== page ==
Data instance

The experiment uses the Random Go nine-way Go system to compare the distance EX between the complex model models P1 and P2. The blue model P1 uses UCT and Monte Carlo algorithm for knowledge selection, and the blue model P2 uses a 3×3 pattern recognition move algorithm for knowledge selection. At the same time, select the static game record of StoneBase 1000 mid-games for the distance EX constraint comparison process, including the opening scenes F0–4 (200), F5–9 (200), F10–14 (200), F15–19 (200) and F20–24 (200), etc. The difference of the completeness distance index under different middle game steps.

This experiment constructs the second set of experimental Tables 2 Test track simulation and observation system distance EX, in the state of continuous 300 frames, the consistency of the movement of each entity. The study uses orbit simulation and observation system observation distance EX to compare the distance EX between the simulation system and the real world. This target problem uses the observation module to obtain the current state information in the vision and compares the actual simulation information of the simulation system to obtain the incomplete target distance.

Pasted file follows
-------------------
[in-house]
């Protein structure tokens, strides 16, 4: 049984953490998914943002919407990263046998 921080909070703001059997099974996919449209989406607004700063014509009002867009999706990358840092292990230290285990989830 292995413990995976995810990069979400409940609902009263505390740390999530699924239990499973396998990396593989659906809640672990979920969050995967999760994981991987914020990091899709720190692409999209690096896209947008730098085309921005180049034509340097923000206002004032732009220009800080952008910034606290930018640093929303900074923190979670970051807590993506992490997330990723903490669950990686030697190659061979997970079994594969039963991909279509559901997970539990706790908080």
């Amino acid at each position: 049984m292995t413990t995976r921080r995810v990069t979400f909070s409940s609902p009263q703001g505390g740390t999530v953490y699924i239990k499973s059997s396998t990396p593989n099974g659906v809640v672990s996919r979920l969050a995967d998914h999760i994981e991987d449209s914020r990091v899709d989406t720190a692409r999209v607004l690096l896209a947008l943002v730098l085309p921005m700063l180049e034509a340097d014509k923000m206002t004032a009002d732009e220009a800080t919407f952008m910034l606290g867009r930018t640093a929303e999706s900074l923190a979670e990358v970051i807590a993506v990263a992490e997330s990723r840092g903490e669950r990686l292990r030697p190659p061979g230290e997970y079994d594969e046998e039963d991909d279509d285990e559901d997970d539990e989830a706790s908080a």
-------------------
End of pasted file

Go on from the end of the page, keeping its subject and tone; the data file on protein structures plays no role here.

Orbit simulation and observation system observation distance EX experimental information table

Experimental parameters Condition example
Testing purposes Orbit simulation and observation system observation distance EX, in the state of continuous 300 frames, the consistency of the motion of each entity
Test function XE¯=1tmt1i=t1tmREAtiSEAti \overline {{X_E}} = {1 \over {{t_m} - {t_1}}}\sum\limits_{i = {t_1}}^{{t_m}} {{{REA_{{t_i}}} \over {SEA_{{t_i}}}}}
Test environment Random Go, Windows7, VS2010
Contrast variable Frame 100, 200, 250, 275
Data set A track simulation system
Data instance

This experiment constructs the third set of experimental Table 3 using the complex model cognitive network to generate video and real video for observation distance EX. The research uses a cognitive network to generate video and real video to observe the distance EX, and observe the completeness of the generated video target from the perspective of key feature tracking.